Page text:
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United States Department of Agriculture

Agricultural Research Service

Title: Decade-Scale Precipitation and Streamflow Variations in the Kansas-Nebraskaregion

Authors
item Garbrecht, Jurgen
item Rossel, Frederic - USDA, ARS
item Schneider, Jeanne

Submitted to: American Meteorological Society
Publication Type: Proceedings
Publication Acceptance Date: January 14, 2001
Publication Date: January 14, 2001

Interpretive Summary: Variations in annual precipitation that last decades or longer are natural occurrences and impact sectors of the economy that depend on weather and water resources, such as agriculture, urban and industrial water supply, drought and flood preparedness, and ecosystem sustainability. In a previous study, above-average precipitation conditions were identified during the last two decades of the 20th century for many regions of the Great Plains. The object of this investigation was to quantify changes in mean annual streamflow of selected river basins in Nebraska and Kansas associated with the observed above-average precipitation conditions. It was found that mean annual streamflow was sensitive to precipitation, with streamflow increasing 2 to 7 times as fast as the associated precipitation increases. These findings point to the vulnerability of surface water supply during extended periods of below average precipitation nin the Nebraska-Kansas region, and to large increases in mean annual streamflow during extended periods of above average precipitation. Further studies are underway to investigate the role of basin size, land use and geographic location on streamflow response to decade-long variations in precipitation.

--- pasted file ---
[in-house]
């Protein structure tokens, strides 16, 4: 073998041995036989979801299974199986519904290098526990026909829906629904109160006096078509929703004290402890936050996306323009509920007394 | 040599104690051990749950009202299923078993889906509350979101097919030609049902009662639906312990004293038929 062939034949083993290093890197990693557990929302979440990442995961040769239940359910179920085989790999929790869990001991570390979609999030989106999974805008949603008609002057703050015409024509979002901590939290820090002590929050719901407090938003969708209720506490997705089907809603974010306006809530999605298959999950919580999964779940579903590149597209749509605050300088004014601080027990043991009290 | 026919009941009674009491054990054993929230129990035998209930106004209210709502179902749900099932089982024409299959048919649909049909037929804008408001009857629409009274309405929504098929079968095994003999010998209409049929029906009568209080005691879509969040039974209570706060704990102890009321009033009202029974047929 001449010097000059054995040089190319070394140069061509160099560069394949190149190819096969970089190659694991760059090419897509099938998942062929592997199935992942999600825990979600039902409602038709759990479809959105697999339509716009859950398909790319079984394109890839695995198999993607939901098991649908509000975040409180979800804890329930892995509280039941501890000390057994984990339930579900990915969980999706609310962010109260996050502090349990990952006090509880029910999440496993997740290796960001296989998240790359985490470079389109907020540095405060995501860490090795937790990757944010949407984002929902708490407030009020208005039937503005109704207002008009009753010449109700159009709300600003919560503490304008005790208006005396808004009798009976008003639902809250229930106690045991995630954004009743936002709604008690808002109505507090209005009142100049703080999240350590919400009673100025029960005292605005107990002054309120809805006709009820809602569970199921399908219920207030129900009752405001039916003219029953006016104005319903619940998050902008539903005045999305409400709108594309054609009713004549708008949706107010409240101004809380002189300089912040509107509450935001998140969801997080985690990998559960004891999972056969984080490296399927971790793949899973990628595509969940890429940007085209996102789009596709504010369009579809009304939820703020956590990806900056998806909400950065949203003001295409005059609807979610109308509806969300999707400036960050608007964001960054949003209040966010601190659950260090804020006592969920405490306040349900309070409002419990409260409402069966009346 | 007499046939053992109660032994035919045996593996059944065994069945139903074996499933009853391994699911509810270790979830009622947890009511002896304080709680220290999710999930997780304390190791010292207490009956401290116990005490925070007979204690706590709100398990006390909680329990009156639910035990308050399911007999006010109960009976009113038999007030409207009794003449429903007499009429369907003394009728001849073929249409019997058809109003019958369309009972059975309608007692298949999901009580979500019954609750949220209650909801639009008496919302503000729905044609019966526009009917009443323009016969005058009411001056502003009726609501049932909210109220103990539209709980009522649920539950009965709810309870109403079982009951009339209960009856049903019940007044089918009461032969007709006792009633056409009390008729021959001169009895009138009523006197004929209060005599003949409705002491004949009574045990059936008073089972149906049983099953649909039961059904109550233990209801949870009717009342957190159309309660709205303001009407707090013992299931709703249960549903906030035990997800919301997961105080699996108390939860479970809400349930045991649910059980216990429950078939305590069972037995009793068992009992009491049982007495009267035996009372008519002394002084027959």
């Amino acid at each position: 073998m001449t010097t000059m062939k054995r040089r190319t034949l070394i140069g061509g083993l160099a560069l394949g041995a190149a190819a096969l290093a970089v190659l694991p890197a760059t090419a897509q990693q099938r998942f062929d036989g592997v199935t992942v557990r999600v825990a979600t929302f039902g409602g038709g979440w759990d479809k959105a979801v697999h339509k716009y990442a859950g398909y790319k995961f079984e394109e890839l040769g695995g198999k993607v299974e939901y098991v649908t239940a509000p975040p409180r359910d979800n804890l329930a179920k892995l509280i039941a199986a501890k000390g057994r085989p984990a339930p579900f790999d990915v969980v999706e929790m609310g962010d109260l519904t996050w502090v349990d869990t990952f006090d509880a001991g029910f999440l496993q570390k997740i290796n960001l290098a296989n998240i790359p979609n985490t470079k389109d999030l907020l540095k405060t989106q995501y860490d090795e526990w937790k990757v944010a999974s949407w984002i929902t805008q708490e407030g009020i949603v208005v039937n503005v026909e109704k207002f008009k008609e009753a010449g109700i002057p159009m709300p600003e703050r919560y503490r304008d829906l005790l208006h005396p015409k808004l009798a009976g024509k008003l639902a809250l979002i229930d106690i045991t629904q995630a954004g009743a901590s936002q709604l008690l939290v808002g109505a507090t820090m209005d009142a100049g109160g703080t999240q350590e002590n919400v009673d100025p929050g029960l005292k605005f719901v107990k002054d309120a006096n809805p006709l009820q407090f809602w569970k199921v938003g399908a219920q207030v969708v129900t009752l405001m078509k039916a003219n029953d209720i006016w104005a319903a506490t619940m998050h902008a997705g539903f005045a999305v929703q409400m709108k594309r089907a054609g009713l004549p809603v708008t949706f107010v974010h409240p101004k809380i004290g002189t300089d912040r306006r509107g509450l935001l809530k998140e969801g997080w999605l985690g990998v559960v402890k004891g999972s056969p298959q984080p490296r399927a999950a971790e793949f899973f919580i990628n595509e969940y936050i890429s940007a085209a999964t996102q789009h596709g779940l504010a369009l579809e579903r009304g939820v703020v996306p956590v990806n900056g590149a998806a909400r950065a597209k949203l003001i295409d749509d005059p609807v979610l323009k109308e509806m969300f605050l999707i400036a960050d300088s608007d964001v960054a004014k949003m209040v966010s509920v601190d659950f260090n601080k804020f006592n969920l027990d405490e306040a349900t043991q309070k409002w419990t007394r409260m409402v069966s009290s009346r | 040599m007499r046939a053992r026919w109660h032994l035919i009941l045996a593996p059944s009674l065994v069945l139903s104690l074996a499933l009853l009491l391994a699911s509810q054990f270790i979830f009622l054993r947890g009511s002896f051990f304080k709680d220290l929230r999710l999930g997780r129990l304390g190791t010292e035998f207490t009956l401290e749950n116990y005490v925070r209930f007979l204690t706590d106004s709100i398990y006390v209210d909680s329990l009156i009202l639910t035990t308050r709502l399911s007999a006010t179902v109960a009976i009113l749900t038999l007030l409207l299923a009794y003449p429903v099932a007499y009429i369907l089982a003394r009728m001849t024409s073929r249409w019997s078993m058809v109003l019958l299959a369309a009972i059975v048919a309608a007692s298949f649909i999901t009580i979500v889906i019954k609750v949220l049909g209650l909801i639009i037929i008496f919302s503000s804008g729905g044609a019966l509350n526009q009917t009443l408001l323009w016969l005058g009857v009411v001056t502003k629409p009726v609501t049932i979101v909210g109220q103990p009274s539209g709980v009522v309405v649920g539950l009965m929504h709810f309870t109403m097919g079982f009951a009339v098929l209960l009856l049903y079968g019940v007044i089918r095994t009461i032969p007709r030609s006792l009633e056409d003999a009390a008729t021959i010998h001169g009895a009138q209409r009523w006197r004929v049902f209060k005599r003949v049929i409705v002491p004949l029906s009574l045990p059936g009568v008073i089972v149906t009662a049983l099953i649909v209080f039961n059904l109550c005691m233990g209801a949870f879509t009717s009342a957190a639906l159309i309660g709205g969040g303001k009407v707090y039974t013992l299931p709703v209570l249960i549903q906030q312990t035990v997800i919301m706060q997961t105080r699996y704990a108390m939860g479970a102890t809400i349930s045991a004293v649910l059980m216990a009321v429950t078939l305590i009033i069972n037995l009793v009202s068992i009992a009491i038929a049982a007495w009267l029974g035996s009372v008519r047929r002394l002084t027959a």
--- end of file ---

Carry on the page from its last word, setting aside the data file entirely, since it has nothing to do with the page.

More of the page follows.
Technical Abstract: In a previous study, above-average precipitation conditions were identified during the last two decades of the 20th century for many regions of the Great Plains. The object of this investigation was to identify changes in streamflow in Nebraska and Kansas associated with the observed above average precipitation conditions during the 1980-1999 period. The proportionality between the change in mean annual streamflow and mean annual precipitation in the eastern Nebraska-Kansas area was between 2 and 7, with a mean value of about 4. Thus, changes in mean annual streamflow in the eastern Nebraska-Kansas area are sensitive to changes in mean annual precipitation. However, no common multiplicative factor among all river basins could be identified from this data. The increase and the sensitivity of mean annual streamflow were believed to represent conservative estimates because water withdrawals have generally increased over the last two decades of the 20th century and have reduced mean annual streamflow values. Without the water withdrawal the streamflow and the sensitivity to precipitation would have been higher. These findings point to the vulnerability of surface water supply during extended periods of below average precipitation in the Nebraska-Kansas region, and to large increases in runoff during extended periods of above average precipitation. The findings also demonstrated the highly dynamic behavior of the streamflow component of the water budget to decade-long changes in precipitation.

Last Modified: 7/31/2014
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